The Advent Part 42
Acts 2:9-11, “Parthians and Medes and Elamites, those dwelling in Mesopotamia, Judea and Cappadocia, Pontus and Asia, Phrygia and Pamphylia, Egypt and the parts of Libya adjoining Cyrene, visitors from Rome, both Jews and proselytes, Cretans and Arabs – we hear them speaking in our own tongues the wonderful works of God.”
In these three verses, Luke outlines all the nations and tribes from which the devout Jews traveled, as well as the nations and tribes from which proselytes were present for the Day of Pentecost. Although we could readily gloss over these verses, since some of these nations no longer exist by their ancient names, and on the surface seem irrelevant, there is a spiritual subtext to all the names that Luke listed that is interesting to say the least.
Before we get into that however, there is one thing that although glaringly obvious I would like to point out nevertheless. No matter the nationality, no matter the religion, no matter the social standing, man is a sinner, and being a sinner he is in desperate need of the grace of God which can save him. No man is exempt from the need for salvation whether due to his bloodline, lineage, wealth, prominence or position. We all, to the last, need the grace of God in order to be redeemed, reconciled unto Him, and saved from everlasting destruction. The truth of God is the same for every man, for every nation, and for every gender. There are no special clauses, there are no special exemptions for a certain segment, because the way of salvation is singular, it is one, and all who desire to be saved must walk this narrow way.
Within the list of those who had gathered, those who were present to hear the words that those who had been gathered in the upper room were speaking, we see individuals from all walks of life. The Parthians were known as the soldiers of the time, the Medes as the ordinary people of their day, the Elamites as the nobles, the Mesopotamians as the wise men, the Judeans as the religious elites of their time, those of Cappadocia as the workers or the blue collar crowd as we would call them nowadays, those of Pontus as the seamen of their day, those of Asia as the lower class, the poor, the sinner and the fallen, those of Phrygia describe those who are dead in their sins who have no life in them, those of Pamphylia were seen as an amalgam of nations all shackled by their sin, those of Egypt as the slaves of their day, those of Libya as those thirsty for salvation, those of Cyrene as those frozen in their sins, those of Rome as the proud, and those who trusted in their own might, the Cretans are seen as those enslaved by fleshly lusts, and the Arabs as those who are unfruitful or living in the desert places.
God does not identify us by our nationality, He does not identify us by the religion we were born into, He looks at us as sinners to whom He freely offers salvation. After He washes us, cleanses, us, redeems us and saves us, we are no longer of our native heritage, we are no longer of our particular tribe or nationality, but we are His, belonging to Him, becoming like Him, transformed, renewed, righteous and holy and free. This is what salvation is, the utter transformation from what we once were, to what God desires us to be.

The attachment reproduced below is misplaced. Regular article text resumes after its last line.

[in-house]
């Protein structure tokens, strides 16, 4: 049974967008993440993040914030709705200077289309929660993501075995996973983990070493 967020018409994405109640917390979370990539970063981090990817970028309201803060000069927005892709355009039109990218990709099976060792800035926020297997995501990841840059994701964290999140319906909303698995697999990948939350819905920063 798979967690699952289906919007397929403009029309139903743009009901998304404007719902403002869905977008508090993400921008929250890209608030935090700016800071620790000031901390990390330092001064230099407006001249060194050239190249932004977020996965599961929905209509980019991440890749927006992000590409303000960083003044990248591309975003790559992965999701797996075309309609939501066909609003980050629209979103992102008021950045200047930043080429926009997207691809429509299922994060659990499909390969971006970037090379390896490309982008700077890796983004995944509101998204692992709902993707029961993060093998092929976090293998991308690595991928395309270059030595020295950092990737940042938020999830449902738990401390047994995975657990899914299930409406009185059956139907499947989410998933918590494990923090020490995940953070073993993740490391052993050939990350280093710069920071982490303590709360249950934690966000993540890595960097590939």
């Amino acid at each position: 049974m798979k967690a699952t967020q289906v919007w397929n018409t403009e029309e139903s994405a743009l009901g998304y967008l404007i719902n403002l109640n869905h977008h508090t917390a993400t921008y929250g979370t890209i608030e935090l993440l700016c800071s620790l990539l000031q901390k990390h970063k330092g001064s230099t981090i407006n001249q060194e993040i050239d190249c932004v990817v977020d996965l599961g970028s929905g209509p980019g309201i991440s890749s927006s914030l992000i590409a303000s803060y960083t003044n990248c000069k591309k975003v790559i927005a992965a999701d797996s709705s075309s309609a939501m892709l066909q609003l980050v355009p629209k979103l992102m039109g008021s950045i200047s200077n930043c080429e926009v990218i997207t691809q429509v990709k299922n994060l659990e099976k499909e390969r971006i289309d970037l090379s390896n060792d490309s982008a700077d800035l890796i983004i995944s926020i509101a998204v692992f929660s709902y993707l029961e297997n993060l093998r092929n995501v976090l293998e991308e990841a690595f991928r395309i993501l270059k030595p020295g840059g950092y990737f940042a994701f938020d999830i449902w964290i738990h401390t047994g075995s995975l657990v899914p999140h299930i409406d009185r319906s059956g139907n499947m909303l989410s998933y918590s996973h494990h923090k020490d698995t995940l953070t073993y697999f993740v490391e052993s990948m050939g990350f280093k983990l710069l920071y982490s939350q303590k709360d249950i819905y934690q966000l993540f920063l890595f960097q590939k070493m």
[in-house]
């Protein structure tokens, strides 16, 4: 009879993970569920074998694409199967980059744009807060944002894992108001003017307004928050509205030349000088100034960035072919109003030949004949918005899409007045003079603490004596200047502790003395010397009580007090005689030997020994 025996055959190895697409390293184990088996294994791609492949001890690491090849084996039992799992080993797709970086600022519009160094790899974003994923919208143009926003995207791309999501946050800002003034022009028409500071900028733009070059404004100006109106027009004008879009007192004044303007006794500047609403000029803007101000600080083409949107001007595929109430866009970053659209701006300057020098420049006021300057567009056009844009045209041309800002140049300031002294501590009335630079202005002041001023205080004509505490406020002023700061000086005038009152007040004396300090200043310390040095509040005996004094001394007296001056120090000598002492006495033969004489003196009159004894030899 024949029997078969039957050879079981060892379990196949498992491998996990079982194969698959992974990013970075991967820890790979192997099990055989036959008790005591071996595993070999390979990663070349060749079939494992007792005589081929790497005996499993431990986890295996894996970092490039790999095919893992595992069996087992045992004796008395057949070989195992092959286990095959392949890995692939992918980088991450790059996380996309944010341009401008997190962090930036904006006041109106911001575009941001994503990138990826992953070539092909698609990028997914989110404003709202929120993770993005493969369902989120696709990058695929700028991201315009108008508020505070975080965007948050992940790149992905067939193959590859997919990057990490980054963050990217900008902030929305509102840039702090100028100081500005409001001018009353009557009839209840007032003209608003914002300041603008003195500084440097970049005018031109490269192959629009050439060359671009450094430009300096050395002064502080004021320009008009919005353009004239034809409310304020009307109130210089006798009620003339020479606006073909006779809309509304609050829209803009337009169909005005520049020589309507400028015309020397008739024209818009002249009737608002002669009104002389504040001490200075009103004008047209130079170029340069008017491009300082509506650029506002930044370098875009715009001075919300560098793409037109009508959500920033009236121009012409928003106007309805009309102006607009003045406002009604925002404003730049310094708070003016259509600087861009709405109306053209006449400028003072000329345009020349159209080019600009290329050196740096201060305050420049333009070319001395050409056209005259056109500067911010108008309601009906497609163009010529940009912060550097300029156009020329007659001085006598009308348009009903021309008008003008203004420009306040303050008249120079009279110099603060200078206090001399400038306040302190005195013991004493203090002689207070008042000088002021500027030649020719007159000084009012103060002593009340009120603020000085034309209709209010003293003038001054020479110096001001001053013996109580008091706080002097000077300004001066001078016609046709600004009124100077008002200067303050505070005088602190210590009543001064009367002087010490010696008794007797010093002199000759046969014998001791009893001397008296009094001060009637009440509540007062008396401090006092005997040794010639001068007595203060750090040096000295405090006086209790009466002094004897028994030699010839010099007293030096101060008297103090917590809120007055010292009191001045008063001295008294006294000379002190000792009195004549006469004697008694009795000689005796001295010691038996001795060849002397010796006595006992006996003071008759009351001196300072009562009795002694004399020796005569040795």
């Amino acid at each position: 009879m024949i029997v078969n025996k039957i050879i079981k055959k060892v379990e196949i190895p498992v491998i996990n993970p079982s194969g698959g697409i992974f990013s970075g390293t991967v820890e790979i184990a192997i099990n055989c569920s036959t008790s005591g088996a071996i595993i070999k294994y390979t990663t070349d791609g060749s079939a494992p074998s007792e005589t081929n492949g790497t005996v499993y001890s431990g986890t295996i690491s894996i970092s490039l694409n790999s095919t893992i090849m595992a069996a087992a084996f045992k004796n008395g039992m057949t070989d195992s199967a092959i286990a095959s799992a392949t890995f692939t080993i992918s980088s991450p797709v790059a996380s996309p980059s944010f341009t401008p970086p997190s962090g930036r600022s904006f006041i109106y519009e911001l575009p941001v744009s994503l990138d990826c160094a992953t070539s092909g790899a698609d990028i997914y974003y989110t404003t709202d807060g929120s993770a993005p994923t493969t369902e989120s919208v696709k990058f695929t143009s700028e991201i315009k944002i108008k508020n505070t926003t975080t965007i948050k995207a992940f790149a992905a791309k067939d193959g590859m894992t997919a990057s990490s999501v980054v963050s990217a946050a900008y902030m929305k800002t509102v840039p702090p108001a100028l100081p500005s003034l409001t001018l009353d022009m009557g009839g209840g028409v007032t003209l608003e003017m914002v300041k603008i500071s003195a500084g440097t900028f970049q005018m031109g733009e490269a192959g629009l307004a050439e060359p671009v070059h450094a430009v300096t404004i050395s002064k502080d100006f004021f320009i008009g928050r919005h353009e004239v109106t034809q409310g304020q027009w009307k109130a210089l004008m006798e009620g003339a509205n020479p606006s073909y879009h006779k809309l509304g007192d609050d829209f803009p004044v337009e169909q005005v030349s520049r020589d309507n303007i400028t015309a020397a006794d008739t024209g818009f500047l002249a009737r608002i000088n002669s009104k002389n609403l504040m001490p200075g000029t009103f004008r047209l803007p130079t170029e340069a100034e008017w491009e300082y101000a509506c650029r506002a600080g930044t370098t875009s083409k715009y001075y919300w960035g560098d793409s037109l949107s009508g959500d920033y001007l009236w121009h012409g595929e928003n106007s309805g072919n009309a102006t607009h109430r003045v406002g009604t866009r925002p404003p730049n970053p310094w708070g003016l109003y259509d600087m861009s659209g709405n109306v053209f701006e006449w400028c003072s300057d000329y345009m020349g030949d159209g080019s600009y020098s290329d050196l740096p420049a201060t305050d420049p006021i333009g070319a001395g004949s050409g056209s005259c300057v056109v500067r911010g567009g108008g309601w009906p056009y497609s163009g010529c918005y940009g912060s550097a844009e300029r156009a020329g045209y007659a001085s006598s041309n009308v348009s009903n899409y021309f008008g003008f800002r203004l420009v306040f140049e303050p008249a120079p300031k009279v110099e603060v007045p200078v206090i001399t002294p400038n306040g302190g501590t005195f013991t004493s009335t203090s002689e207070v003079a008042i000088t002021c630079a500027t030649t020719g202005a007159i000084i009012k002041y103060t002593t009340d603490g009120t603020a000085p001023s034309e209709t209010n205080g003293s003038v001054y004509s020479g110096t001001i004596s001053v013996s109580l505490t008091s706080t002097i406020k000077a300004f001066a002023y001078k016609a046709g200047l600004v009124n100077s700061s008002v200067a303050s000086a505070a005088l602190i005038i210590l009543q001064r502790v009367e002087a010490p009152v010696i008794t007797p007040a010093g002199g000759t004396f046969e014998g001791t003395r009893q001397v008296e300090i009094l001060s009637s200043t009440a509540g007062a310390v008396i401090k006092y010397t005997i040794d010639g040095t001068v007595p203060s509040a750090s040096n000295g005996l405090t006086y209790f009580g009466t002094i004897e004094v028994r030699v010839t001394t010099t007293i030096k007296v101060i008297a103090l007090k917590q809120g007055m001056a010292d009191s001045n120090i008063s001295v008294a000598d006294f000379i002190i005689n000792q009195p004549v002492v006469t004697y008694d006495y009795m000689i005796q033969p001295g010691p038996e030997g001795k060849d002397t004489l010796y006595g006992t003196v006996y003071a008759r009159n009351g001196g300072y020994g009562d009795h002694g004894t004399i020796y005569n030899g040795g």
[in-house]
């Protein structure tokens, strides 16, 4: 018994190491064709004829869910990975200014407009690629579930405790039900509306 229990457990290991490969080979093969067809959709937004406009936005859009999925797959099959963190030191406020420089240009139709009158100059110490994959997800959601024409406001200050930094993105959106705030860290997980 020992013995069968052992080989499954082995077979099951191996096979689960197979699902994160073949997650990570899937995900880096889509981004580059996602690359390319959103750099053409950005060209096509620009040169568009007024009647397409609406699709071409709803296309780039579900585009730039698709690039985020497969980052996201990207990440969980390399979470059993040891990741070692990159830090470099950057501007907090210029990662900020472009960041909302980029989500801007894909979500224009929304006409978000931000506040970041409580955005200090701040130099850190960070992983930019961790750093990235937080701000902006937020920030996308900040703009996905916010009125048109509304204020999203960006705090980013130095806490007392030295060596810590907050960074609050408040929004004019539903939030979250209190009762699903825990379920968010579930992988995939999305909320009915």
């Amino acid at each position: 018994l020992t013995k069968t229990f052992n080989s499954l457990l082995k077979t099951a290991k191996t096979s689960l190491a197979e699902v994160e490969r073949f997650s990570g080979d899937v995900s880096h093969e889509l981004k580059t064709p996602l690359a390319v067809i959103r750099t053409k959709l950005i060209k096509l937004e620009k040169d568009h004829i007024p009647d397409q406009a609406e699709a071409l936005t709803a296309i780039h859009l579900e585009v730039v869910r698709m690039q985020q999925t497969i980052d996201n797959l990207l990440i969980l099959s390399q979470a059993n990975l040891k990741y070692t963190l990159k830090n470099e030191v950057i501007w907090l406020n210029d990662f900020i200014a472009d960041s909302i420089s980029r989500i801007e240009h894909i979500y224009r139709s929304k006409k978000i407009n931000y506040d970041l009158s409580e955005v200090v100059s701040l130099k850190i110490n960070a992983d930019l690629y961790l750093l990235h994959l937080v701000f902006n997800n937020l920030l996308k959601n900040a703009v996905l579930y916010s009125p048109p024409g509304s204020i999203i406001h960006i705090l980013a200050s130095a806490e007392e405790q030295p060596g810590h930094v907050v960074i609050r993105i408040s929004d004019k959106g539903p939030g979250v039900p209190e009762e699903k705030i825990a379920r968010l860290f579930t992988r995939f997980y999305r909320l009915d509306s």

Even though all these men from all these nations heard these Galileans speaking in their own tongue, the words that they heard were by far more important than the fact that they were hearing it in their own language.
What they heard, were not the ruminations of men, they were not the results of the latest raffle giveaway at the local church, what they heard were the wonderful works of God. It is hearing the wonderful works of God that draws men to the truth, it is hearing of His redemptive power, and the sacrifice of His Son, it is hearing of the new life in Christ and mysteries of sovereign wisdom that compels men to repent and turn to Jesus.
Colossians 1:27, “To them God willed to make known what are the riches of the glory of this mystery among the Gentiles: which is Christ in you, the hope of glory.”
What befuddles me is that although we see what draws men to the truth time and time again clearly outlined within the pages of Scripture, we are on a constant quest to diminish, minimize, and altogether extricate the reality of ‘Christ in us the hope of glory’ from the message we present to a dying world lost in sin and hopelessness. Jesus and the riches of His glory have become taboo subjects even within the house of God, or what we deem to be the house of God, because the message of Christ as the only way, the only truth, and the only life is too controversial, too polarizing, and too intolerant of other religions. And so, rather than present a risen Christ, one who can free men from the shackles of sin, we substitute the message of Jesus with free giveaways, and interactive presentations of how to decrease our debt while still retain our present lifestyle.
Much of what we call the church today no longer identifies with the cross, they no longer identify with the Christ, they no longer identify with the saving grace that was obtained for us on Calvary not realizing that in attempting to sidestep these truths, in attempting to minimize that which Jesus did we are in essence negating the Gospel, and have become of all men most pitiable.
Whomever it is that we are speaking to, wherever it is that we are speaking to them, may we speak of the wonderful works of God, may we speak of Christ Jesus the Savior of men’s souls, and may we live our lives according to His precepts. There is no other way by which men can be reconciled unto God, there is no other sacrifice that God deems worthy of blotting out our sins than that of His Son, and as such there is no other way into the Kingdom than through Him.
With love in Christ,
Michael Boldea Jr.